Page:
The nice thing about trading warrants is that, unlike options and futures, they are bought and sold on the ASX like shares. For speculators looking to punt on short-term price moves – warrants might be just the vehicle you’ve been hunting for.

Trading warrants consist of calls and puts. Options and futures traders will be all too familiar with this terminology, but newcomers take note: a call warrant is purchased when you think the underlying security (either a share, index, currency or commodity) will increase in price over the life of the warrant. A call warrant grants you the right, but not the obligation, to buy the underlying security – such as a share – for a fixed price, called the exercise price, at a future date. If the share price is lower than the exercise price on the expiry day, the warrant is worthless. If the share price has appreciated over this time frame, you’re in line to receive your reward.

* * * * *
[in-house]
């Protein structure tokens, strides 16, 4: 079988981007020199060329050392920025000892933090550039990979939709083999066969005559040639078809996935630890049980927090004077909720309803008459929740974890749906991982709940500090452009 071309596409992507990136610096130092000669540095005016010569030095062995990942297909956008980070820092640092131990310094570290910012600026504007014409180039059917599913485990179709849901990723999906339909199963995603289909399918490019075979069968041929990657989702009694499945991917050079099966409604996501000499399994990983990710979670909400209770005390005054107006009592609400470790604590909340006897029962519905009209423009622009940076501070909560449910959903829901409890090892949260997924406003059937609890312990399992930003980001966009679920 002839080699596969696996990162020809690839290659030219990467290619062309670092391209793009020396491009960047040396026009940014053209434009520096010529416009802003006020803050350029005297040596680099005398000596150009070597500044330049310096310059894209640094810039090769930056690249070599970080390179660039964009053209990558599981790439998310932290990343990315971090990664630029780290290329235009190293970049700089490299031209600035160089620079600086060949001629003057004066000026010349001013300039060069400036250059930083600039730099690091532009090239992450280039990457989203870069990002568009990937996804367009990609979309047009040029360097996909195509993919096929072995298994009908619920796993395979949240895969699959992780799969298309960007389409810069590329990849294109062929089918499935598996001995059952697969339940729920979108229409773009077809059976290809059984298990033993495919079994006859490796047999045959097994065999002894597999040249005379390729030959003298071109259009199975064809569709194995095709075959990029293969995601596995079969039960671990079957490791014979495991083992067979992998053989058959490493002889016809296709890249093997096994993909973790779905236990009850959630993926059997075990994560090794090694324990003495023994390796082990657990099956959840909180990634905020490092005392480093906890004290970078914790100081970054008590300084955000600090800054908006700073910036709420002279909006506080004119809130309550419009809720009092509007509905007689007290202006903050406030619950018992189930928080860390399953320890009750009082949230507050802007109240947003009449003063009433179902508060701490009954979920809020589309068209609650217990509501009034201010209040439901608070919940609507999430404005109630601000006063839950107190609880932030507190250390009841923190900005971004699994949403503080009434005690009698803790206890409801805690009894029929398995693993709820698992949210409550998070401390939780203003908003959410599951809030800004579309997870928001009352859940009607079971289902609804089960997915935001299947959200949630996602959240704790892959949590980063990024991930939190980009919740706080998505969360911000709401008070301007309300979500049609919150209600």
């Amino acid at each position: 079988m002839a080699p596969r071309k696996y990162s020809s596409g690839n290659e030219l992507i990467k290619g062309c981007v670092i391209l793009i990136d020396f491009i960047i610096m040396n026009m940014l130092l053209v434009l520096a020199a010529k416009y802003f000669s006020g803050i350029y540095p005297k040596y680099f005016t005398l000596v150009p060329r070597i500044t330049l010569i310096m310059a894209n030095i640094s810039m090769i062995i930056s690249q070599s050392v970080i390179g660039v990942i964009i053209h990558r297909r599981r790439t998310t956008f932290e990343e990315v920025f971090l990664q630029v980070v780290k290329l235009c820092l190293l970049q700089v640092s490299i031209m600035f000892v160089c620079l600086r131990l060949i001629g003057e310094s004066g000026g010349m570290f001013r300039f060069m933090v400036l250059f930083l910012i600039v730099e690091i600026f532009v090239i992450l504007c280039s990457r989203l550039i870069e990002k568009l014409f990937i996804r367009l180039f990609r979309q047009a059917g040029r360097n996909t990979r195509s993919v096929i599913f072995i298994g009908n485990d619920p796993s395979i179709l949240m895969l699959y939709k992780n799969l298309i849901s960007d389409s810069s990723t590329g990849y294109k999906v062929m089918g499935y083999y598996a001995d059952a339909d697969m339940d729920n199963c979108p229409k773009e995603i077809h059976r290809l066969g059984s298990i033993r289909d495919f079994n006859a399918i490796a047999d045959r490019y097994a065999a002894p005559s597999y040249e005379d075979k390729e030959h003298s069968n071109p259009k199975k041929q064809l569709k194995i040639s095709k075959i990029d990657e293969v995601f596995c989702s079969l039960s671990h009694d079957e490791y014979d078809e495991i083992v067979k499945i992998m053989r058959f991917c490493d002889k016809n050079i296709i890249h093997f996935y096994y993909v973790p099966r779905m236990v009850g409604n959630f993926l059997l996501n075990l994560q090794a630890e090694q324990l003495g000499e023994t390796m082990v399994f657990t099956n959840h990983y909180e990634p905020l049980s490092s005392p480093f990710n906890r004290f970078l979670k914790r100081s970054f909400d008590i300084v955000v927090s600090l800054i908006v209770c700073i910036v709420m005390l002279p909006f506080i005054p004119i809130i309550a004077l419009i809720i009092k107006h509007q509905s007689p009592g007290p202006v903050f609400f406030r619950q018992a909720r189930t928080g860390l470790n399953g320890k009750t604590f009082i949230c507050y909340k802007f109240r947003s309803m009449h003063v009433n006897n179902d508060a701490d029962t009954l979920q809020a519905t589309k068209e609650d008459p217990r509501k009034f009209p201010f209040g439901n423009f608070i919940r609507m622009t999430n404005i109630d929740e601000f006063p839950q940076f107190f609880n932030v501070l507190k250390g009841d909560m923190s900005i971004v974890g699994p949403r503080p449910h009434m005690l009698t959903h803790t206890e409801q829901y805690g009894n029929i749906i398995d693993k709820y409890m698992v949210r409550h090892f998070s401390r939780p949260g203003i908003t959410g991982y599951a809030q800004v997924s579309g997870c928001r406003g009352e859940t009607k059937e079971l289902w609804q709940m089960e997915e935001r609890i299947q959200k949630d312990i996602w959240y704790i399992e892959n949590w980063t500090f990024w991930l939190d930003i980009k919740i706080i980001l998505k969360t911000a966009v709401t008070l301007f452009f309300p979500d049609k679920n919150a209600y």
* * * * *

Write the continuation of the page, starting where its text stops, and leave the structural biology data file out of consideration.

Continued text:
A put warrant involves the opposite scenario. Basically you buy a put warrant when you think the underlying share will fall in price, and if it does, fantastic. If not, you will lose your initial outlay.